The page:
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Nationalism overview - Unit 5B Other Ideological Traditions
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Nationalism overview - Unit 5B Other Ideological Traditions


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  • 1. Nationalism is an infantile disease. It is the measles of mankind. Albert Einstein
  • 2. Soviet Union foreign policy is a puzzle inside a riddle wrapped in an enigma, and the key is Russian nationalism. Winston Churchill
  • 3.  
  • 4. A private man, however successful in his own dealing, if his country perish is involved in her destruction; but if he be an unprosperous citizen of a prosperous city, he is much more likely to recover.  Seeing, then, that States can bear the misfortunes of individuals, but individuals cannot bear the misfortunes of States, let us all stand by our country.  Thucydides
  • 5. Nationalism A2 Govt. and Politics Unit 5B 5 March 2009
  • 6. Nation versus state
  • 7. A state is a sovereign, political power over a given territory (which may be multinational). A nation (a much more recent concept that that of the state) is a cultural entity, a collection of people with a shared sense of common heritage.
  • 8. Nationalism
  • 9. States
  • 10. Nations
  • 11. UK State Northern Irish nation Scottish nation English nation Welsh nation
  • 12. Nation state
  • 13. A Nation state is when the common cultural group equates with a sovereign political unit.
  • 14. The methods of most nationalist groups include:
    • Unification
    • Secession
    • Irredentism
    • The replacement of a foreign leadership by an indigenous one.
  • 15. Nationalism is often perceived as a single doctrine that can attach itself to almost any wider political ideology, such as liberalism, conservatism, fascism and even socialism. It is therefore one of the most flexible of all modern political tenets.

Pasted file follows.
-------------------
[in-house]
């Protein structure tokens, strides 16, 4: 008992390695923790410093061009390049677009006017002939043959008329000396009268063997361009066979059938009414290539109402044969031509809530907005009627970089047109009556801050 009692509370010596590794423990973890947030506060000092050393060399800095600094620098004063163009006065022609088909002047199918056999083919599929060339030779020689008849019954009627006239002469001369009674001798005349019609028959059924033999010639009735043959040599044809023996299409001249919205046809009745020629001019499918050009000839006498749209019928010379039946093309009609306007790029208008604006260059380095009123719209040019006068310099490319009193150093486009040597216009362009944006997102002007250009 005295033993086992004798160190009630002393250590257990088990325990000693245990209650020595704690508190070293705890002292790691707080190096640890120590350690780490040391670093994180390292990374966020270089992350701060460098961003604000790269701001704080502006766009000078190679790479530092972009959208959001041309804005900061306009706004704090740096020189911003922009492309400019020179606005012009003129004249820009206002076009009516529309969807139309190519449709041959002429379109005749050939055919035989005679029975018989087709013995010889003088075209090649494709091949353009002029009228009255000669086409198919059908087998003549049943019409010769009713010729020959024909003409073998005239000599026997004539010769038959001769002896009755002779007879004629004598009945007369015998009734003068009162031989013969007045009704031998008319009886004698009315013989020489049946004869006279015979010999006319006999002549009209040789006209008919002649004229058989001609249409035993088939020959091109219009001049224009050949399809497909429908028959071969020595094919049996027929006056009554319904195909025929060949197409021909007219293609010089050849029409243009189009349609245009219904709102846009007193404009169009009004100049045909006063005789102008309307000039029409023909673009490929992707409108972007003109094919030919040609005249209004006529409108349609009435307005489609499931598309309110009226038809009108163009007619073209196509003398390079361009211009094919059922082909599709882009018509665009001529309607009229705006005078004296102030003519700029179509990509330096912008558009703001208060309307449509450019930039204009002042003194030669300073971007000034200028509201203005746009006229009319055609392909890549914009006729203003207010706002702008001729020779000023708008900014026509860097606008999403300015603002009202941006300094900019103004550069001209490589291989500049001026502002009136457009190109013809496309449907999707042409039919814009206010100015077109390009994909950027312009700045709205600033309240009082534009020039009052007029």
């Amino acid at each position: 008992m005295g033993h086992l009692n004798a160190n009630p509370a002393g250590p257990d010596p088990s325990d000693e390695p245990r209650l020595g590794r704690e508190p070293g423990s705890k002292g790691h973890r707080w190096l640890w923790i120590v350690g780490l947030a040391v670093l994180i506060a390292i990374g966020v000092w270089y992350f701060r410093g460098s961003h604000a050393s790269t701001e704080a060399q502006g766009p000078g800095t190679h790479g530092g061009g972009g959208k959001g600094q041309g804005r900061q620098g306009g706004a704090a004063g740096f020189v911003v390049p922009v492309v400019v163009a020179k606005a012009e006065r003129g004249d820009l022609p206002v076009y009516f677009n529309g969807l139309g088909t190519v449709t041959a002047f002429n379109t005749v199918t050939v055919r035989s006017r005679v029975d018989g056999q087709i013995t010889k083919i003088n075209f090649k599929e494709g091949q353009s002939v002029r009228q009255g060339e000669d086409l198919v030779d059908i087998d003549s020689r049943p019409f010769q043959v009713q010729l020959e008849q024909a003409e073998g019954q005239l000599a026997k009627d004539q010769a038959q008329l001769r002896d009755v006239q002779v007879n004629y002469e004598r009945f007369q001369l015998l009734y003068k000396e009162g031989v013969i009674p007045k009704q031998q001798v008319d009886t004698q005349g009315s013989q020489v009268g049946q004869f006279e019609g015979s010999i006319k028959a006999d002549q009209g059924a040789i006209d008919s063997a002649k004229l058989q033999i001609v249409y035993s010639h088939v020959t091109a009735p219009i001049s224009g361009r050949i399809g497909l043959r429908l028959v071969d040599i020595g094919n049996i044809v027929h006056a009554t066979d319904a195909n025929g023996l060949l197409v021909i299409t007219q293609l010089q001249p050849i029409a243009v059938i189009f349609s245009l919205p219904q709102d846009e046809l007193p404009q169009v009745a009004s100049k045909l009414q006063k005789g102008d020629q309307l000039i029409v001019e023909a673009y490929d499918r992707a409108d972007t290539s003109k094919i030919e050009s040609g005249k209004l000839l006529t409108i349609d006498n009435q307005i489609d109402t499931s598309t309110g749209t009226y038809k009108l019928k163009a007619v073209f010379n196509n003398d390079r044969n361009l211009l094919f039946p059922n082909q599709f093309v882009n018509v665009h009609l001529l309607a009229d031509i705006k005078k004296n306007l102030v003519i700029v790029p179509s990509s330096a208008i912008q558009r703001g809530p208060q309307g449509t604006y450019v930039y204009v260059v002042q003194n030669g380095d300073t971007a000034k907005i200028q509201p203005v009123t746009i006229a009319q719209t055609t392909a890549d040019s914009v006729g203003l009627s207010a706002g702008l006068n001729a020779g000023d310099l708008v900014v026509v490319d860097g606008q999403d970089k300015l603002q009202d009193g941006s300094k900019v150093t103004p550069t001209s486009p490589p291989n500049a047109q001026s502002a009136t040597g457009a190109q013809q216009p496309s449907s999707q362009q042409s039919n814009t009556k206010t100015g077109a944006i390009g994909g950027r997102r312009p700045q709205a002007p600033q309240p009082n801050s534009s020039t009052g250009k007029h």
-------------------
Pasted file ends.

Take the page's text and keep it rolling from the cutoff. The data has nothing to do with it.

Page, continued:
• 16. Liberal nationalism
  • 17.  
  • 18. What is Liberal nationalism? It regards nations in the same way as liberal theory regards individuals; they are moral entities deserving of freedom, autonomy and self-determination.
  • 19. Self-determination
  • 20. Internationalism
  • 21. Our true nationality is mankind. H.G Wells
  • 22. Liberal individualism verses nationalist collectivism
  • 23. Liberal nationalism
    • Peaceful
    • Constitutional
    • Progressive
    • Reformist
    • Seeking self-determination and popular sovereignty.
  • 24. Liberalism is ambivalent about nationalism
  • 25. Elie Kedourie
  • 26. Liberalism is not compatible with expansionist nationalism
  • 27. 'national ideal'
  • 28. Paradox
  • 29. Conservative nationalism
  • 30. What is Conservative nationalism? From the 19 th century onwards, conservatives came to support nationalism because its emphasis on common culture, history and tradition corresponded well with conservative values.
  • 31.  
  • 32.  
  • 33. The flag and monarchy
  • 34. Old maids on bicycles and cricketers playing on the village green. John Major
  • 35. Conservative nationalism
    • Traditional
    • Organic
    • Static
    • Emphasising cultural heritage, social stability and the primacy of the state over the individual.
  • 36. Conservatism fears cultural diversity